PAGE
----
Gov. Beshear Announces Nearly $8 Million in Settlement Funds to Support Early Childhood Education

Kentucky State Seal

OFFICE OF GOVERNOR ANDY BESHEAR

COMMONWEALTH OF KENTUCKY

FOR IMMEDIATE RELEASE


FRANKFORT, Ky(June 28, 2022) – Today, Gov. Andy Beshear announced that the Governor’s Office of Early Childhood will receive nearly $8 million of Tobacco Master Settlement Agreement funds to promote early childhood education.

“Building a better Kentucky starts with making sure our children have a strong foundation from the beginning,” said Gov. Beshear. “As a parent, I understand how important it is for every child to have the opportunity to grow and succeed, and these funds help ensure that they have just that.”

The funds will provide developmental screeners for parents of children from birth to 3 years old. The screener is a short, easy-to-use questionnaire that parents can complete to see if their children are meeting developmental and social-emotional milestones and to help identify potential delays in the critical first years before they start school.

Families may access Ages & Stages Questionnaires® through various pediatric practices, preschools, health departments, state programs and local agencies as well as through Help Me Grow Kentucky. Some child care centers also offer this screening tool through Child Care Aware. And for more information about having your child screened, contact your Early Childhood Regional Collaborative in your area by emailing ECCouncil@ky.gov.

“We must continue to work to ensure that all children in the commonwealth are healthy, connected to prevention services and have high-quality childhood experiences from the beginning, because we know that when children start behind, they often stay behind,” said Kentucky Education and Labor Cabinet Secretary Jamie Link.

“Children and parents need to be connected to preventive services along with the birth-to-5 pathway well before kindergarten. We need to reach all children, as early as possible to make a significant positive impact on their development,” said Amy Neal, executive director of the Governor’s Office of Early Childhood. “Over the next three years, we are going to work with partners throughout the commonwealth to expand the use of screeners so we can get children on track early.”

The Governor added that the funding is in addition to the $1.4 million the Governor’s Office of Early Childhood already receives from the Tobacco Master Settlement Agreement each fiscal year.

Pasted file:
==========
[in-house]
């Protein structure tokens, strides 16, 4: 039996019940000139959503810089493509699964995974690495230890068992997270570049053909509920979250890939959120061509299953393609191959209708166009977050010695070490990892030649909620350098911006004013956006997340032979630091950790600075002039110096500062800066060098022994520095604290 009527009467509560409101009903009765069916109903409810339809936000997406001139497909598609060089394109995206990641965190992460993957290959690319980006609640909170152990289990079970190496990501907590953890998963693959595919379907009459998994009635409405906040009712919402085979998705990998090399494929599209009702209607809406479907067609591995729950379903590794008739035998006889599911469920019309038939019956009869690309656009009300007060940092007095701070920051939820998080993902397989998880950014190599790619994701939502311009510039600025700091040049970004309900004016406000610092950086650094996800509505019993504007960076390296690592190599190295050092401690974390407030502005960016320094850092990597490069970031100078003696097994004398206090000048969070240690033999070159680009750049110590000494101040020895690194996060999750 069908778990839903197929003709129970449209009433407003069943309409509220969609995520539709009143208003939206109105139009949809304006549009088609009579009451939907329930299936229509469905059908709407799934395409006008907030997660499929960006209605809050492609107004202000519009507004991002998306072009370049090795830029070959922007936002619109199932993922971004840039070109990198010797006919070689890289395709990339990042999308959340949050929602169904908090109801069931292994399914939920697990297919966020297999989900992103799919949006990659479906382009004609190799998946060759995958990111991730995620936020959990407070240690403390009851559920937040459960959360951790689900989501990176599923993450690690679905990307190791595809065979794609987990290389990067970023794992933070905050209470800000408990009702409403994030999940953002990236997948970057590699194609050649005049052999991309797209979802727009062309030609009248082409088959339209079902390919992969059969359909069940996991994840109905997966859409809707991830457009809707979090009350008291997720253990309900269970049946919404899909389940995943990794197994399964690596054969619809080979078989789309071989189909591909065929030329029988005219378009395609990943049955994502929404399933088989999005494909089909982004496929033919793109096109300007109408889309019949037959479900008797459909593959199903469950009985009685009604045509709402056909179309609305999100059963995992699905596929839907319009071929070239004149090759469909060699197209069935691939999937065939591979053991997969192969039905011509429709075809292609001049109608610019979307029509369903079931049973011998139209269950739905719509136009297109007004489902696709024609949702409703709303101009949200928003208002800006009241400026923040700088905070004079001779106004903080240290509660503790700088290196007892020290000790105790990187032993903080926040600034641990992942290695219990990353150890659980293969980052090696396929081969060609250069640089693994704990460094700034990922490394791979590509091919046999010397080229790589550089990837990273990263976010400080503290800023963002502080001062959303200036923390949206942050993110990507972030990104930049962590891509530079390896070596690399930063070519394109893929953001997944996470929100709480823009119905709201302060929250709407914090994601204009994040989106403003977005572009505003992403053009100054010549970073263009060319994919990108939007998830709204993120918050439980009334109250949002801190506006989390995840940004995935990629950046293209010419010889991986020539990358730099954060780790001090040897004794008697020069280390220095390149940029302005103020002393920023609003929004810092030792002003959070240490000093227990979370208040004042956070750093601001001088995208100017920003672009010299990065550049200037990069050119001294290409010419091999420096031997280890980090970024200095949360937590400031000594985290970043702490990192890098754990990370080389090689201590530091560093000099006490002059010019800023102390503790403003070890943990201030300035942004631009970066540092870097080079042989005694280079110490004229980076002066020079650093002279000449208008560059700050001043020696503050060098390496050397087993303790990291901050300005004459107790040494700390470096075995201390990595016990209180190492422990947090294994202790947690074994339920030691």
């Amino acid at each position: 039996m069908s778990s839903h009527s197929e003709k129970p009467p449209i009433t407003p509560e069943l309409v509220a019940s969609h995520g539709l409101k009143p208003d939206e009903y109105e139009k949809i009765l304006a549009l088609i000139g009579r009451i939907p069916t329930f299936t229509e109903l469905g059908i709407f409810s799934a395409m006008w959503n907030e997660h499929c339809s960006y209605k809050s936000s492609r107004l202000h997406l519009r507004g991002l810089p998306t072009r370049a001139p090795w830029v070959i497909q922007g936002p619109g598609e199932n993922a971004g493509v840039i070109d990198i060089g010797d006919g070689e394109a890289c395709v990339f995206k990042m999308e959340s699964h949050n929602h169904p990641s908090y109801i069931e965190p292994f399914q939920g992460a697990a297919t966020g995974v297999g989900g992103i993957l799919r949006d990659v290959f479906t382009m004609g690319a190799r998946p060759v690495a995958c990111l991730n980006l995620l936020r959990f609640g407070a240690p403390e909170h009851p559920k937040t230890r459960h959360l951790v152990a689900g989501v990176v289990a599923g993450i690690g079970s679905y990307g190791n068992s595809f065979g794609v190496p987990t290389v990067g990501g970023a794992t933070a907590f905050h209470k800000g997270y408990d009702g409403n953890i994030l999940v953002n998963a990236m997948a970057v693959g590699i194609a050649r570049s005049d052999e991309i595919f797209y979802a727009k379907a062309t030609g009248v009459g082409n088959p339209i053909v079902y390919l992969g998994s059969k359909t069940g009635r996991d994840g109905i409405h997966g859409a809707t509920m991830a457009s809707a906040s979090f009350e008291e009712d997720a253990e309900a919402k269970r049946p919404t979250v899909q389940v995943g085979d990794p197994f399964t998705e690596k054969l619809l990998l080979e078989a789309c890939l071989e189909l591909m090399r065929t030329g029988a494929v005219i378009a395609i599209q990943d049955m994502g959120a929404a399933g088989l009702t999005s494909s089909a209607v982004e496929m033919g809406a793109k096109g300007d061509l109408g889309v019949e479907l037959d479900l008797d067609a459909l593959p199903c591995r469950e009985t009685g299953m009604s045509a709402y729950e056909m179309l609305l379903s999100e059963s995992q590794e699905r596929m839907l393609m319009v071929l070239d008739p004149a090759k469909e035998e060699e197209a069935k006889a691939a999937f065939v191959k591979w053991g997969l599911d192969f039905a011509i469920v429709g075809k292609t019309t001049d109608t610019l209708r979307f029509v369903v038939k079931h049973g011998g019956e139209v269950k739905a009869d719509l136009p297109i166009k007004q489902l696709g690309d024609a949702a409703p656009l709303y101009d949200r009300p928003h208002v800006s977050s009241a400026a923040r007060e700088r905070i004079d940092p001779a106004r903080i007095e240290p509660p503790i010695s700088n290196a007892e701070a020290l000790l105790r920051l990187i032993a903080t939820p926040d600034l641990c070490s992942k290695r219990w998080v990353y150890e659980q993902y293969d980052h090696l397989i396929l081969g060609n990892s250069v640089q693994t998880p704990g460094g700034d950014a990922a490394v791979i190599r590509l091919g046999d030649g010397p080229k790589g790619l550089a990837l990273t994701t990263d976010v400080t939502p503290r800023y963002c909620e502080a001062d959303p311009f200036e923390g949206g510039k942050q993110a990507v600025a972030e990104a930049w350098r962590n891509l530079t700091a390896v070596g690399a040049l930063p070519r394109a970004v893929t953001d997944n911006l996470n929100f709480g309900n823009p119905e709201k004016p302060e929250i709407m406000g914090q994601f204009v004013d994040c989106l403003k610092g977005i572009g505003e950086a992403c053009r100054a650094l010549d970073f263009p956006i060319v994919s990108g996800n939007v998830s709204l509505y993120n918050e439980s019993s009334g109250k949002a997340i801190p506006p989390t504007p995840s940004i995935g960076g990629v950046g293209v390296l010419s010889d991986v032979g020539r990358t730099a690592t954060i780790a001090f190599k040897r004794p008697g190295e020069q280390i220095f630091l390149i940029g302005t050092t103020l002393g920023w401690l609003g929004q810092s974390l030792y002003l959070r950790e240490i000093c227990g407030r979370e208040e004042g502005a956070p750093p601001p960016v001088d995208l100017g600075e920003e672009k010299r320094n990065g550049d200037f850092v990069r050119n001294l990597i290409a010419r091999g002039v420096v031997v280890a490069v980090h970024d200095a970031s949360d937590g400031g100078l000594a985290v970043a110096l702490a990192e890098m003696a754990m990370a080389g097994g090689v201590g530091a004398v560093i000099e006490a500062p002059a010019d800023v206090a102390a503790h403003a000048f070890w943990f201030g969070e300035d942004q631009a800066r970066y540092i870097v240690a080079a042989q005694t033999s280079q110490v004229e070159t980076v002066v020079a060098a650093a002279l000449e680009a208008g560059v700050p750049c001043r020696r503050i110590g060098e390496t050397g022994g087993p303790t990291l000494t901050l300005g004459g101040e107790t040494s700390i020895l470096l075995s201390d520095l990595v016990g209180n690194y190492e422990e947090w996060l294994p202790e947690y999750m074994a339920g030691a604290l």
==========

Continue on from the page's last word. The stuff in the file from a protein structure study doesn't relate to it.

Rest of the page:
Early Childhood Funding
As an education-first administration, Team Kentucky is excited that this year’s budget request of $125.9 million won legislative approval and fully funds full-day kindergarten for the children of the commonwealth. During the next two years, Gov. Beshear has allotted $1.4 million for the Governor’s Office of Early Childhood. In addition, the state is investing $6 million in the state’s Regional Collaborative Network, which is tasked with uniting organizations in local communities to address the critical early years of a child’s life.

Kentucky Governor’s Office of Early Childhood
In 2009, the Governor’s Task Force on Early Childhood Development and Education recommended establishing the Early Childhood Advisory Council and the Governor’s Office of Early Childhood to promote an early childhood framework and partnering with Kentucky’s state agencies, communities and families to ensure kindergarten readiness for Kentucky children. The council serves as an umbrella organization that creates better coordination for the state’s early childhood funds and programs.

Tobacco Master Settlement Agreement
In 1998, state attorneys general and the United States’ largest tobacco companies agreed to a settlement that reimburses states for past tobacco-related costs. Under the agreement, the tobacco companies arranged to make annual payments, beginning in 1999, in perpetuity, worth approximately $208 billion to states and territories, including Kentucky, that are signatories to the agreement. Each state determines how the funds are spent, and Kentucky’s General Assembly determines how they are allocated.

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